Gorgeously written post, Sam.

Olivia that's a great game. think I'll try it out on my kids next time we have a five hour drive up North.

Susie Nott-Bower said...

Still smiling from imagining your chic French beachwear experience! ('Ah, cette Anglaise fou!' - or something).
See, what I love about fiction is that it IS fiction - it takes me into worlds and experiences that are new and unexpected. I love magical realism. I love original takes on life.
I do though need the fiction I enjoy to be BELIEVABLE. Within itself, that is. Nothing irritates more than an established character suddenly behaving in a way which is alien to all that's gone before, simply in order to facilitate the plot. I suppose for me it has to have its own integrity, if that makes sense.
Susiex

Samantha Tonge said...

Aw, thanks, Susannah. And yes, i think you are right - i've been guilty of sticking incidences from my own life into work and they do stand out, probably because, as you say, they haven't been thoroughly plotted in from my imagination.

Hmm, i don't think chic will ever be a word that applies to me, Susie:)
Yes, i know what you mean, i think one has to strive to make one's character true to itself. And to be fair to the agent who couldn't grasp my surprise pregancy storyline, in retrospect i don't think i made it credible enough.

Fionnuala Kearney said...

You're SO right Sam. I did laugh out loud at that headline. And the fact that I wouldn't be seen dead in a bikini even with DC knickers!
Great post as always.

sarah fox said...

We really do need a photograph!

Geraldine Ryan said...

Great post, Sam! And yes, a lovely image of you in the sea with your kids!

Samantha Tonge said...

You really don't want a photo, LOL - although they didn't look too out of place as hotpants bikinis/tankinis are 'in' at the mo.

My headline did get me thinking about murder mysteries though - i think if i wrote one i'd start with the dead body and work backwards...

Juliet Boyd said...

Great post.

"Take my last book. One agent couldn’t accept in the main premise of a woman getting pregnant and not realizing until she gave birth."

I can't believe that. You frequently hear about such cases.

And as for the headline - in this country it would more likely be:

"CROSS-DRESSING FISHERWOMAN FRYING TONIGHT"

Samantha Tonge said...

LOL, Juliet, i love your headline!

Geraldine Ryan said...

Hm, Sam, planning your next novel already?

Samantha Tonge said...

:):)

James Bennett said...

"The difference between fiction and reality? Fiction has to make sense." - Tom Clancy

I think that's a really interesting topic for discussion. It's often why I find the genre I write in just as tricky as writing literary like my first novel. In Fantasy, a kind of 'hyper-reality' exists, but it needs to be off-set with a certain realism too. If one takes the stance that ALL fiction is, in some way, fantastical, we should also probably accept that all reality is in some way fantastical, because all fiction is rooted in reality. Even the most bizarre alien or monster must be written from a human concept of what that monster or alien feels or thinks? Just a thought.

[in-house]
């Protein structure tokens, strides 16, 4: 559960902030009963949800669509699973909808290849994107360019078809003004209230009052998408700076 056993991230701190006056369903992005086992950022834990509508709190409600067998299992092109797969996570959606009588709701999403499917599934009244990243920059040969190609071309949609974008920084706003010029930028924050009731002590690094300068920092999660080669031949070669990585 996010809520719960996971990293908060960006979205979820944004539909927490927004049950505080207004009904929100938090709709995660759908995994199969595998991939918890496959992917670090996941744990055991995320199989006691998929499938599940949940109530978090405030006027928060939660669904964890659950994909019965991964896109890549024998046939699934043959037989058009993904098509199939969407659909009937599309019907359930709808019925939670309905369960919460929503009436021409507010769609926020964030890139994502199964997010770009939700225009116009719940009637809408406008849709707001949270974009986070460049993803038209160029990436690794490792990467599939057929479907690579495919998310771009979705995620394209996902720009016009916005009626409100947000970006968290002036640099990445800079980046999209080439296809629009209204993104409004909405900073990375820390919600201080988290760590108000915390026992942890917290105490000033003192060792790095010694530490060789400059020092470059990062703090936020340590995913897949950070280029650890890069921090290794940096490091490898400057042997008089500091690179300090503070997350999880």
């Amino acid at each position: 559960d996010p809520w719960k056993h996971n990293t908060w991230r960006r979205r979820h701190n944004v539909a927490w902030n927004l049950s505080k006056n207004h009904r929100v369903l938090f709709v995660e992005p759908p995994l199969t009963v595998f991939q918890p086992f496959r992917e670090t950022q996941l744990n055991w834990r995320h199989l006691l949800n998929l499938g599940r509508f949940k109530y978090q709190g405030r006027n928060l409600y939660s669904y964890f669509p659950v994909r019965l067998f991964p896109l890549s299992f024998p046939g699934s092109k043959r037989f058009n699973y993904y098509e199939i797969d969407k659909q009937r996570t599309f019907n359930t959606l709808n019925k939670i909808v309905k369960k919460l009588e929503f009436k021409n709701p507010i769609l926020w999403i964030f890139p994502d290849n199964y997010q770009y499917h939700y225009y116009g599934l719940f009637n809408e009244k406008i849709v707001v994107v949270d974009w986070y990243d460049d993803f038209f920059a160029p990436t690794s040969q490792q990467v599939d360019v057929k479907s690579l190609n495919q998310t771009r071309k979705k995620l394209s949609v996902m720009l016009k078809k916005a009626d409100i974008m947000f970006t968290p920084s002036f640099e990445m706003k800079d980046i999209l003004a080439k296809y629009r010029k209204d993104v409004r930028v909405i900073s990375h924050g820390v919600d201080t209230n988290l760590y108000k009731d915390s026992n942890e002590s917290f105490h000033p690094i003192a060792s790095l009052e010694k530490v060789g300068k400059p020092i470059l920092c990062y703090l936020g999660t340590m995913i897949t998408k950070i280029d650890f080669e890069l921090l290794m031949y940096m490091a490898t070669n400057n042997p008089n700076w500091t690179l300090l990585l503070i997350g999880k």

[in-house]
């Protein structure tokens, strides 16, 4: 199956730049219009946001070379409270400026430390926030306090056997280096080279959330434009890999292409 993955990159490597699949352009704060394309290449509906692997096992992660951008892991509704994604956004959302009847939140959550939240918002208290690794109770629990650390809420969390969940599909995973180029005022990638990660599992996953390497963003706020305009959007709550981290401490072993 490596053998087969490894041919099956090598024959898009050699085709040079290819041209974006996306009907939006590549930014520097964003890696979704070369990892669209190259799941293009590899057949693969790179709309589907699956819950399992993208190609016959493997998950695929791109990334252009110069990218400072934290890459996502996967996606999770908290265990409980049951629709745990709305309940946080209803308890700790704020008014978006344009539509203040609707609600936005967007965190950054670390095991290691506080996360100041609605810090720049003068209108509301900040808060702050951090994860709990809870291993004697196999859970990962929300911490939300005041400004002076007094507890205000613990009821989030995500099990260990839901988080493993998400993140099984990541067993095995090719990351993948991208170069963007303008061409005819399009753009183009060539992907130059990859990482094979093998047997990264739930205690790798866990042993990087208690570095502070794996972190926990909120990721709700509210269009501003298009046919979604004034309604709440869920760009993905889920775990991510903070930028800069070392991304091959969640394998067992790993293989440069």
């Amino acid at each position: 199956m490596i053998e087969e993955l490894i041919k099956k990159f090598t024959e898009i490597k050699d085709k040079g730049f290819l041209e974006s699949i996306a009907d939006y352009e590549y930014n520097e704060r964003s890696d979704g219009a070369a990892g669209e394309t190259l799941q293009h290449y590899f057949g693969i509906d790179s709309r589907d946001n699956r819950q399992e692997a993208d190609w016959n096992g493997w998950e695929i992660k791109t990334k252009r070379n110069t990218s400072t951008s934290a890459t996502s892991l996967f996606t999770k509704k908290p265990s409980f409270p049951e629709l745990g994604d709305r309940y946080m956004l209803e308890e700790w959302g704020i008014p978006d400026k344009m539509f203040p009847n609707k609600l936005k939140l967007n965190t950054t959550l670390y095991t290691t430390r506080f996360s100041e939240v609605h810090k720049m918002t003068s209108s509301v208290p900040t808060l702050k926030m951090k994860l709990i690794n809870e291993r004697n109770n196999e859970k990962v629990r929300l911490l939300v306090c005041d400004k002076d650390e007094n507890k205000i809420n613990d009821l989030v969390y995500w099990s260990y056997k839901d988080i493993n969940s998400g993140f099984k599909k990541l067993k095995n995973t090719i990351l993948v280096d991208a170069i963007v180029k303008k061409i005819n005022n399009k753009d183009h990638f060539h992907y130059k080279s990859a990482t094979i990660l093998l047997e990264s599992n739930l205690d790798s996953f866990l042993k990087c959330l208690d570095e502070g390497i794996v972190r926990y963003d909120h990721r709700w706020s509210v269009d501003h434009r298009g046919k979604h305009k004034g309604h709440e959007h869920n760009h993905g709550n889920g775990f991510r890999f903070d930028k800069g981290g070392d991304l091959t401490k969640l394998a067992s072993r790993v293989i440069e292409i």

I did laugh at the image of you in speedos and a fishing net hat. A new fashion in swimwear?

Samantha Tonge said...

Hi JB, great to see you hear.

Yeah, i guess that is my point in a way, that life has fantastical elements so why, in the more conventional genres, are we questioned when we put forward a more bizarre plot or set of circumstances?
And i agree, the fantasy characters we love are ones we can relate to, despite their unfamiliar appearance or ethos.

Erm, yes, i don't think the fashion houses will be contacting me any time soon. Possibly Vivienne Westwood;)

Samantha Tonge said...

or 'here';)

Chris said...

Hi Sam

I like your take on the balance between reality and extended reality (what many people call fantasy). What you say adds weight to eliminating the sometimes rather daft process of insisting that a book is placed in a particular genre. Like you, my writing mixes reality with various other commonly used tags such as adventure, romance, fantasy, crime, humour - why can't we just have a a category of 'a good story'?

My recent book, Randolph's Challenge Book One - The Pendulum Swings, would, using normal categorisation tags, be considered fantasy (or as I prefer to call it extended reality), I suppose because it contains magic and takes place on a different world. But reading your article just made me think, once again, that there is more fantasy and magic in the real world than there is in my book.

Chris Warren
Author and Freelance Writer
Randolph's CHallenge Book One - The Pendulum Swings

Samantha Tonge said...

"why can't we just have a a category of 'a good story'?"

Halleluljah to that, Chris. We all know a writer who's had the full requested many times, had wonderful feedback, but been told it won't be taken on because it can't be pigeon-holed.
I'm at the beginning of the process to find out if that is true of my wip.

If you haven't already find a place for your book, i hope you do.